The basic point to all of this is that magic as we know it is quite sophisticated. The reason the Aereni, the dragons, and the wizards of Arcanix all use the same basic techniques is because it’s about as good as it gets. The Aereni wizard is a higher level wizard than the typical Arcanix graduate, which means that Aereni wizard has more spell slots and can cast spells that are beyond the ability of the students of Arcanix. But the techniques—the casting time, the components, the ease of concentration and preparation—are generally equivalent. With that said, part of the point is that it’s the PLAYER CHARACTERS who can perform this sophisticated magic. The tradition of the magewright is more limited: spells have Lengthy Casting (ritual only), Expensive Components (dragonshards), and Lengthy Preparation (well, in fact, NO ability to swap spells). The common wandslinger requires a focus. Beyond that, the general idea is that cantrips themselves are a relatively recent development in the mystical history of Galifar—which is why wandslingers were first fielded during the Last War. This in turn reflects the idea that the Five Nations are still evolving… while Aerenal, for example, has surely had cantrips for thousands of years, if not tens of thousands.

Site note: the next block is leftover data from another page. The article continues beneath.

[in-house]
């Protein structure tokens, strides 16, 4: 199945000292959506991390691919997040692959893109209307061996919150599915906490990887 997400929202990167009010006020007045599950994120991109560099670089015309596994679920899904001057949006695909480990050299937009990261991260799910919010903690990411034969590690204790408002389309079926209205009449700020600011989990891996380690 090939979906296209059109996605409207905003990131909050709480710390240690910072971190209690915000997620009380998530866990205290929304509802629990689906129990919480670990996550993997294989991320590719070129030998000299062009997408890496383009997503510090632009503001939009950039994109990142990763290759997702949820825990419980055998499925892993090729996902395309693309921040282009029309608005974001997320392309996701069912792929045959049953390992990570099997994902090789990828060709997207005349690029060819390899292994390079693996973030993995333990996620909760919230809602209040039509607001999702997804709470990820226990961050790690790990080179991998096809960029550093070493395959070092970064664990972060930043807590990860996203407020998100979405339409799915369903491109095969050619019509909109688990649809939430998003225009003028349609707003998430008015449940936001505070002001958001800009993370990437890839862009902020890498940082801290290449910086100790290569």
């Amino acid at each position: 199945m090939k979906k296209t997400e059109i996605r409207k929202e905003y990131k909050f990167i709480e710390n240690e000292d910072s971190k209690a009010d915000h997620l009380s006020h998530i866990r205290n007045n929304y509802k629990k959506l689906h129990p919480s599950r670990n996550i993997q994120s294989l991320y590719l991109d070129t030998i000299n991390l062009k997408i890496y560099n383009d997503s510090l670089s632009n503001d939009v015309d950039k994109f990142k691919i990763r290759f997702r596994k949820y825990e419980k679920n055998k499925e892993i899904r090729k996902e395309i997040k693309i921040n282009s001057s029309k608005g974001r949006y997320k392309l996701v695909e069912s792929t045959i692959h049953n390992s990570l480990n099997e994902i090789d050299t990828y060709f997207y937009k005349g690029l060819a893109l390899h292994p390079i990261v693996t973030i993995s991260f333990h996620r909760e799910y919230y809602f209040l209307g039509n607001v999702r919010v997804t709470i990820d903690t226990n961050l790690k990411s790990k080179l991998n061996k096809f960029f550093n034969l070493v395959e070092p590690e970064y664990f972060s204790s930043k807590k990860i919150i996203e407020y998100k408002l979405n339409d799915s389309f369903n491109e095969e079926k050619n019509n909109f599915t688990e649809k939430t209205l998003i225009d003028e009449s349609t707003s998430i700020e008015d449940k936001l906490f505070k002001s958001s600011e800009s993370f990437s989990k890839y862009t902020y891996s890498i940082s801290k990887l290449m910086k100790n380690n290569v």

The previous section suggests ways that primitive magic could be inferior to magic as presented in the rules. Does that mean that the magic of advanced societies—such as Aerenal, Argonnessen, or the Venomous Demesne—should break the rules in other ways? If a primitive fireball is a 6th level spell, should an advanced one be a 1st level spell? While there is a certain logic to this, it’s not the path we’ve taken in the design. Given that player characters can COME from Aerenal or the Demesne, changing the rules of magic for that culture creates all sorts of issues—either story problems if you need to explain why the player character doesn’t use those superior rules, or balance problems if you allow them to. So what marks an advanced society isn’t that the rules are different; it’s that spellcasters are higher level.